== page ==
"And while this all seems familiar if you're already a Power loyalist, this iteration features a curved Body Geometry shape that better contours to your body. What does this mean for your ride? It means that you'll feel as if you're 'in the saddle" and not on it. And ultimately, this equates to greater comfort and superior performance in all seated positions, whether you're a man or woman.
"We've also replaced the traditional PU padding for an Elaston foam construction that's made up of small beads that are expanded into the foam. The result? The feeling off sitting on 1,000 miniature pillows rather than one piece of foam. And to keep the comfort coming, we rely on our extra-wide, elongated Body Geometry channel and short nose to provide you with proper sit bone support."
Tell us some more about the technical aspects of the product?
Specialized lists these features:
Patented Body Geometry design is lab-tested for both men and women to ensure blood flow to sensitive arteries.
Stiff FACT carbon fibre shell is tuned for support and ride compliance.
Elaston foam provides unrivalled comfort and support on longer rides.
Lightweight, durable, and hollow titanium rails.
Level II padding: Medium density foam for bike feel with additional cushioning.
SWAT™-compatible mounts moulded into the saddle base allow for sleek and integrated storage solutions.
It's reassuringly well made with a clean construction.
I found it really comfortable for all sorts of riding, from short blasts to leisurely long rides.
Not had any problems after several months of testing.
It's a competitive weight in this category of high-end saddle.
Saddles are very much a personal thing but as someone who tests a lot of saddles, I found it really comfortable.
Tricky one this; it's a premium over the regular version of this saddle but it does include some fancy foam padding that certainly does contribute to the comfort factor.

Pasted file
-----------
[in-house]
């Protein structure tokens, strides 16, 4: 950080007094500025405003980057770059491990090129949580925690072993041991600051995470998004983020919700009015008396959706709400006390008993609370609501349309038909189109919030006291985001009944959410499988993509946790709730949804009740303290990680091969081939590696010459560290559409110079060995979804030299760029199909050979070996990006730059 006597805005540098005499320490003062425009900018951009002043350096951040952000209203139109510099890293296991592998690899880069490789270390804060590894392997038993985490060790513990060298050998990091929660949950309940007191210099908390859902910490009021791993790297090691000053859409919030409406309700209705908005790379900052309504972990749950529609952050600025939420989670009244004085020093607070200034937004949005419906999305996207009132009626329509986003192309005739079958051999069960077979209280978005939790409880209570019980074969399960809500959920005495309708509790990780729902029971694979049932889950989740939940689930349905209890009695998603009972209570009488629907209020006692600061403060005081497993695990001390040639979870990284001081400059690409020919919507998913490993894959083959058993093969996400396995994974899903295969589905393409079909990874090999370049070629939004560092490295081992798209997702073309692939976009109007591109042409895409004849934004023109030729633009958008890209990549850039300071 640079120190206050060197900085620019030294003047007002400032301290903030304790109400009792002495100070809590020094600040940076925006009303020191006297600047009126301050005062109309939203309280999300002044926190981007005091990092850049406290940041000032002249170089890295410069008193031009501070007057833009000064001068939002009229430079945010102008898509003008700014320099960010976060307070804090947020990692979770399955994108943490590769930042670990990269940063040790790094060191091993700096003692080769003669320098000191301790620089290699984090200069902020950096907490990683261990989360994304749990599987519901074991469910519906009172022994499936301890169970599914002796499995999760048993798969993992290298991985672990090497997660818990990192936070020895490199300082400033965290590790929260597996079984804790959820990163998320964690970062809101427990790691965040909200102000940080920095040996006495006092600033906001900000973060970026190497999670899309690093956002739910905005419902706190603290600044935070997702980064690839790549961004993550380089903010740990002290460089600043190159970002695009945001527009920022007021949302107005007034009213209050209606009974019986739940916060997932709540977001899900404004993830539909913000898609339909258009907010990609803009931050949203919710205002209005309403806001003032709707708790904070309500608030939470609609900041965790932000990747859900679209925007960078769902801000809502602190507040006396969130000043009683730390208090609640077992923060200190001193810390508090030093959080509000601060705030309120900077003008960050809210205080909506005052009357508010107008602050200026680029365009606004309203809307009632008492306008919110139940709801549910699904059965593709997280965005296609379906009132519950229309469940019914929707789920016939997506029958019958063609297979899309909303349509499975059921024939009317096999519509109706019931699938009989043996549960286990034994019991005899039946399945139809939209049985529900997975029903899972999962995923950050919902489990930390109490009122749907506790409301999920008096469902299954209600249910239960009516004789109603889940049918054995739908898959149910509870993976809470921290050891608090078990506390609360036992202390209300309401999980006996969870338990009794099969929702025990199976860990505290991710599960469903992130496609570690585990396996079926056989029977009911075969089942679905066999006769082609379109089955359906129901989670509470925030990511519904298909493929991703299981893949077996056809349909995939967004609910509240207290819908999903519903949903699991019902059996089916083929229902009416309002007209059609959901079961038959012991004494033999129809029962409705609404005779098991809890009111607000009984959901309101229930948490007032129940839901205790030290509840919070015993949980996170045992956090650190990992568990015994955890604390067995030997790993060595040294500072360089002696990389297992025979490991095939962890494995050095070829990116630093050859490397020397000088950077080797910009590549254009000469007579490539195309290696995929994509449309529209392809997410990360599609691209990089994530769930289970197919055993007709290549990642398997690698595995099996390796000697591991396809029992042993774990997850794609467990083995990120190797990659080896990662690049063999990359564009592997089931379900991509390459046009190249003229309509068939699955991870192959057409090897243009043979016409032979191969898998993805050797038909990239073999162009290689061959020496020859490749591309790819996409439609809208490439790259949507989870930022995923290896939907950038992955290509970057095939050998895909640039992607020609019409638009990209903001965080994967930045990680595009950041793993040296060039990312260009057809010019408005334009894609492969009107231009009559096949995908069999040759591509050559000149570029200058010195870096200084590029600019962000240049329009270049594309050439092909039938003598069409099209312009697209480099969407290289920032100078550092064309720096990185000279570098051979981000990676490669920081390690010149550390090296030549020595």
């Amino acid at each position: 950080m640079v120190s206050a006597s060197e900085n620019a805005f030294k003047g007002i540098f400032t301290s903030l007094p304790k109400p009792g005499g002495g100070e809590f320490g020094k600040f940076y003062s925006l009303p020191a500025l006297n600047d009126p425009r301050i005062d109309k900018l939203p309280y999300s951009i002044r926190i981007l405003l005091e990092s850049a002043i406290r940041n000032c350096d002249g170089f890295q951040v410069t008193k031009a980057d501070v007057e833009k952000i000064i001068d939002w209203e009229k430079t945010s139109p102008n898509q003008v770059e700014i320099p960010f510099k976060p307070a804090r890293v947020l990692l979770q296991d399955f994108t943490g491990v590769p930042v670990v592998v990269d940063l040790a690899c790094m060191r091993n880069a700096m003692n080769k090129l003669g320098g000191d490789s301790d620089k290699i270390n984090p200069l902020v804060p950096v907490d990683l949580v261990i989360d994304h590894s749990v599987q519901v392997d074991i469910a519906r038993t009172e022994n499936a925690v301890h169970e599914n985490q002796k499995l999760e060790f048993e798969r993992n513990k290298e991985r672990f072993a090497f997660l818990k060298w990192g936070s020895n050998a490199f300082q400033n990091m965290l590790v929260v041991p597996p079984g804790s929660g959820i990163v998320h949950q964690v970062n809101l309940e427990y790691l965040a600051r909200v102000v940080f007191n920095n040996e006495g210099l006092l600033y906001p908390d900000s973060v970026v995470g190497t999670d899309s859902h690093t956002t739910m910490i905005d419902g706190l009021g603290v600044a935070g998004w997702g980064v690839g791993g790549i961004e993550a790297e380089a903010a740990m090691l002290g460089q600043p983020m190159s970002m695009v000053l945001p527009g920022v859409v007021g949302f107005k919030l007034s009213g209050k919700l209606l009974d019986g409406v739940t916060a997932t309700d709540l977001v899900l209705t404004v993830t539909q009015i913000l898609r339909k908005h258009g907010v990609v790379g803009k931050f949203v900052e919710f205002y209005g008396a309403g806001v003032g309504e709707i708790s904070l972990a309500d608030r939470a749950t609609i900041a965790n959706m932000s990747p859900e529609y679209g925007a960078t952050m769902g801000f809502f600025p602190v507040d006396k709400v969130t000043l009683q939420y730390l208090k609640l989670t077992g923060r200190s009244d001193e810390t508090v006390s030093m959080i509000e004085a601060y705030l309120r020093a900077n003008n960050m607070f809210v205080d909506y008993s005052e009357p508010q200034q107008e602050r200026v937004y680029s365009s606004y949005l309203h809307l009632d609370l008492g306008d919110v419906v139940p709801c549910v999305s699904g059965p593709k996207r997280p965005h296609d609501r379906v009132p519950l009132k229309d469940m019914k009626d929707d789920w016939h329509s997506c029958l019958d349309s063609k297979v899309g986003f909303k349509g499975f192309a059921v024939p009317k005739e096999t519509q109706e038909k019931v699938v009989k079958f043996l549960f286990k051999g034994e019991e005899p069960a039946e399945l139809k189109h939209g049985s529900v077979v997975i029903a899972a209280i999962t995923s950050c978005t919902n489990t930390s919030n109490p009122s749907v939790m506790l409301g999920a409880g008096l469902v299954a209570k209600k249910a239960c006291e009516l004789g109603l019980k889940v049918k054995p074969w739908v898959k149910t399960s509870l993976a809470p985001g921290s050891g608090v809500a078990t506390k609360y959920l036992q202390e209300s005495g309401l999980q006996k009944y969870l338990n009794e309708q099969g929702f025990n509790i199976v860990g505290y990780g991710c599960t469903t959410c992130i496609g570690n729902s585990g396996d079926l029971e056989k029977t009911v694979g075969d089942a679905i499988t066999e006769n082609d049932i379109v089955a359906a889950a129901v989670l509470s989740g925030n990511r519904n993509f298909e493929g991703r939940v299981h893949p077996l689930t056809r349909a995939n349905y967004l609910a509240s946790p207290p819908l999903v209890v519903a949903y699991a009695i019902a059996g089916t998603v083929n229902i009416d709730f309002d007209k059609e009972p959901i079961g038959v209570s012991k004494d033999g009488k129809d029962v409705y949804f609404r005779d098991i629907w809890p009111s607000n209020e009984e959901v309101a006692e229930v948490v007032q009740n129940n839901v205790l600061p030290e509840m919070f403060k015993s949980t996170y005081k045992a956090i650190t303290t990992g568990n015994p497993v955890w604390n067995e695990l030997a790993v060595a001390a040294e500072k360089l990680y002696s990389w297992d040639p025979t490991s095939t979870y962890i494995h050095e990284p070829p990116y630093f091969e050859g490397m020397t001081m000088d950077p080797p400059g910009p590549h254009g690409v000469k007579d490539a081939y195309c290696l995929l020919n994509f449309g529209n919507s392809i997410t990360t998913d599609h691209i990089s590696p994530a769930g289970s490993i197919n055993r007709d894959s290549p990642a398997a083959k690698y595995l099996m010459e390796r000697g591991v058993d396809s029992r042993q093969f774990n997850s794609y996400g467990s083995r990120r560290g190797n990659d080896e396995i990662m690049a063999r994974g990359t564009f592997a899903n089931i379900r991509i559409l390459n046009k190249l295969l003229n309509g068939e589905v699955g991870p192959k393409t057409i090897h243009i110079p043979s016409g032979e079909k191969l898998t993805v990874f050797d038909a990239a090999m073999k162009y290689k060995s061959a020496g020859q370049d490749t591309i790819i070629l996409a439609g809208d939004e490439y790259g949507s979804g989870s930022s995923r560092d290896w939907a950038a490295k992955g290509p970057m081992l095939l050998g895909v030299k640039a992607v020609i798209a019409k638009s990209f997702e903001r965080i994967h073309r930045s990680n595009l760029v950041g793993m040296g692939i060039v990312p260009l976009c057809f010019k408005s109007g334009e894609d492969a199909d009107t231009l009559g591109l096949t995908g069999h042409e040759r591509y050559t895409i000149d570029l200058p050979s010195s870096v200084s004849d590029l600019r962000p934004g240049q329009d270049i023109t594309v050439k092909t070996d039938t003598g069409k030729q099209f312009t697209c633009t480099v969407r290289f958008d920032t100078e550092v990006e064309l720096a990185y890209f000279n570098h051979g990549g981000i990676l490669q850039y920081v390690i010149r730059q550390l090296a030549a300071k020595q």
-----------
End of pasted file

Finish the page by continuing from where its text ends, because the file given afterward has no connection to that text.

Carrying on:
Tell us how the product performed overall when used for its designed purpose
Provides really good comfort with no downsides.
Tell us what you particularly liked about the product
Comfortable and looks good on a race bike.
Tell us what you particularly disliked about the product
Potentially trickier to fit than a regular saddle.
How does the price compare to that of similar products in the market, including ones recently tested on road.cc?
The S-Works Power is more expensive, at £230. It's £20 more than the Scicon Elan Power Ergo saddle and £25 more than the Prologo Dimension Nack.
Did you enjoy using the product? Yes
Would you consider buying the product? Yes
Would you recommend the product to a friend? Yes
Use this box to explain your overall score
A surprisingly comfortable saddle that is a good alternative to traditional long designs, especially if you enjoy riding fast and racing. But £200 is a lot of cash for a saddle, and there's no shortage of decently comfortable designs for much less of your wedge.
About the tester
I usually ride: My best bike is:
I've been riding for: 10-20 years I ride: Every day I would class myself as: Expert
I regularly do the following types of riding: road racing, time trialling, cyclo-cross, commuting, touring, mountain biking
David has worked on the road.cc tech team since July 2012. Previously he was editor of Bikemagic.com and before that staff writer at RCUK. He's a seasoned cyclist of all disciplines, from road to mountain biking, touring to cyclo-cross, he only wishes he had time to ride them all. He's mildly competitive, though he'll never admit it, and is a frequent road racer but is too lazy to do really well. He currently resides in the Cotswolds.